The girl rolled her eyes and returned her attention to García.
“You do understand, Captain, that was not what he was trying to say at all, don’t you?”
Ángel’s blush deepened but García began to laugh. “It was what he should have been trying to say, Señorita.”
“That at least is true. Well you shall be invited anyway, Captain Cortez, and if you choose to hold up your nose at our poor Mallorcan celebrations we will not miss you so very much. I must go. Some of the ladies of Palma have been making a collection of warm clothing and blankets for the refugees and I am helping to distribute them. Now that the weather is becoming worse, those without shelter are suffering dreadfully. I am going to talk to my father again about trying to find some abandoned buildings for them. Even half a roof is better than nothing in this weather.”
García stood up immediately. “May I escort you? Perhaps I can speak to some of the council members, I have got to know them a little. After all, if I were not in uniform I might have been on the streets myself.”
The girl smiled. She had a broad smile, with no hint of shyness. Ángel had no idea how to make her do it and wished he did because it always made him feel happier. When she smiled at him it was generally because she was mocking his sour mood or cynical remarks. He wondered how it must feel to be on the receiving end of those smiles as often as García.
As he thought it, Raquel said:
“Captain García, you have been our guests for almost four months now. I would very much like it if you would call me by my name. I am exhausted with this formality.”
García’s face lit up. “I would…that is, would your father not mind?”
“Well I do not suggest that you start calling him Juan, but he will not care what you call me, I promise you. After all it is my name, so only I can choose who uses it.”
“It is such a pretty name. But if I am to do so, I would like you to call me Óscar.”
“Óscar. That is a very good name.” Raquel turned her gaze to Ángel. “And you, Captain Cortez? Must we remain this formal?”
Ángel flinched internally and bowed. “I am honoured, Señorita, but I cannot have you calling me by my first name in front of my men. It would be bad for discipline.”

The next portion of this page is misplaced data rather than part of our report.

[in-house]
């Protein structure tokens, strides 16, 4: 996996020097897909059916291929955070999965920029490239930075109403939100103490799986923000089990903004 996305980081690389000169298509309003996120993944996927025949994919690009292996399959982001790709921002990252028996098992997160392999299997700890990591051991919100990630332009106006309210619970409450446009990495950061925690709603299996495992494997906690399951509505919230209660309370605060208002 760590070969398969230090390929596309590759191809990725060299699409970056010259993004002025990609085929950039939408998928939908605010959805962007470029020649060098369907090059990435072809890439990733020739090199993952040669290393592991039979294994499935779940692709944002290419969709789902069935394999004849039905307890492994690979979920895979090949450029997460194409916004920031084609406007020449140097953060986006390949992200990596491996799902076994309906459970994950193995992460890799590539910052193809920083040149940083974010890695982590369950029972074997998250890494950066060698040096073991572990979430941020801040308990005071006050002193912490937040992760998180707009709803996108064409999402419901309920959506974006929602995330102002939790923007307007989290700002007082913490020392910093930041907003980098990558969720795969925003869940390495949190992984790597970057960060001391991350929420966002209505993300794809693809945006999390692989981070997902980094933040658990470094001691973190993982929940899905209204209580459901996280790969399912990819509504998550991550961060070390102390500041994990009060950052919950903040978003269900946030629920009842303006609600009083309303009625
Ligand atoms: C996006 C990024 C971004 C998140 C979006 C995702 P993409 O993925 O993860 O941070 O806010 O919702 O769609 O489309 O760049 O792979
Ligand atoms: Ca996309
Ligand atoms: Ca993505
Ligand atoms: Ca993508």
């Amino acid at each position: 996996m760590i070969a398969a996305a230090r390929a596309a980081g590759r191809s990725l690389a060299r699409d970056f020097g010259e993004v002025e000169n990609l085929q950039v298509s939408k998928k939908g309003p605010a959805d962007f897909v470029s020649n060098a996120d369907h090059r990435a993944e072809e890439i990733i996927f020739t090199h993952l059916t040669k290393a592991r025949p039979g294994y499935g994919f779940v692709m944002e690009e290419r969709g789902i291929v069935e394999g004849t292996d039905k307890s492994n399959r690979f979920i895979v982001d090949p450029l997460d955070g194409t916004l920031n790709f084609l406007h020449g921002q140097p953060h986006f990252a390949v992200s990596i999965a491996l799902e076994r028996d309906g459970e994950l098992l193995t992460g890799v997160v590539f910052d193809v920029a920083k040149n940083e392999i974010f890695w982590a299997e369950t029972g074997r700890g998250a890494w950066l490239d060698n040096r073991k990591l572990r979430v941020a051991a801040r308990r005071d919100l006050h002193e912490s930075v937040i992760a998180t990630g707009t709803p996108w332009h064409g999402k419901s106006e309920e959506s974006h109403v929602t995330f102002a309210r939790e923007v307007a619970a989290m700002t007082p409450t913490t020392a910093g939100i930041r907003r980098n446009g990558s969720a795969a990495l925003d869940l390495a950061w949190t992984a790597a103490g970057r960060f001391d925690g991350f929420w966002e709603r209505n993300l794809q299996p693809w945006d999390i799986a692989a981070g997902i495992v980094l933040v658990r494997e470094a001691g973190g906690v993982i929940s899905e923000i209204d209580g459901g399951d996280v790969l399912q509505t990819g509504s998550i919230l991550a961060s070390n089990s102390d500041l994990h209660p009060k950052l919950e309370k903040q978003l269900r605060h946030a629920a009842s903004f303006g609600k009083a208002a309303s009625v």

Raquel gave him a long look and a weary sigh. “That is utterly ridiculous,” she said. “Very well, Captain. You may call me Raquel anyway and I shall continue to call you Captain, in the way of a young girl with a much older friend of her father. It will serve perfectly well.”
“Older?” Ángel said, forgetting his dignity. “I cannot be more than ten years your senior.”
“Really? It seems more. I cannot decide if it is your stuffy manners or your old-fashioned hairstyle. Come, Óscar, we should go.”
It was still strange to Raquel to see the refugees living on the streets of her city. Palma had always had its share of beggars but they were all familiar; in many cases their stories known to her. Her people, the Xuetes, made their own charitable collections separate from those of the church and Raquel had often accompanied her mother and aunt to distribute food, blankets and clothing to those without shelter during the wet winter months.
These beggars were different. More than a thousand men, women and children had fled to the island from the horrors of the French storming of Tarragona, most of them arriving in the British Royal Navy ships or in Spanish frigates. Some had planned their departure enough to bring baggage and money with them. These were the lucky ones, who filled every hotel, tavern and house to rent in Palma and the surrounding area. They were assimilated quickly into local society, bringing new life to the narrow cobbled streets of the city.
There had always been close trading links between Mallorca and Tarragona and some young men had even gone to fight at the siege, returning at its conclusion with stories of war and terror and, in one or two cases, with a Catalan bride. Raquel loved the changes wrought by the newcomers. Catalan food, Catalan manners and Catalan fashions began to appear amidst the staunchly conservative upper classes of Mallorcan society. Balls and dances were given and public dinners were held to welcome the newcomers and to celebrate their survival.
Raquel did not attend such events but the close-knit community of the Xuetes had their own way of welcoming the strangers. Many men of the middling classes had fought on the walls of Tarragona and had lost families and livelihoods when the French overran the town. They had been prosperous artisans and merchants and many had valuable skills; while others were willing to learn. Juan Segura had taken on three of them as apprentices in his glassworks and provided lodgings over one of the storage barns. Raquel knew others of her people who had done the same. The Catalans came without the historic prejudices of the Mallorcans against the Xuetes and were simply grateful for paid work and a place to sleep.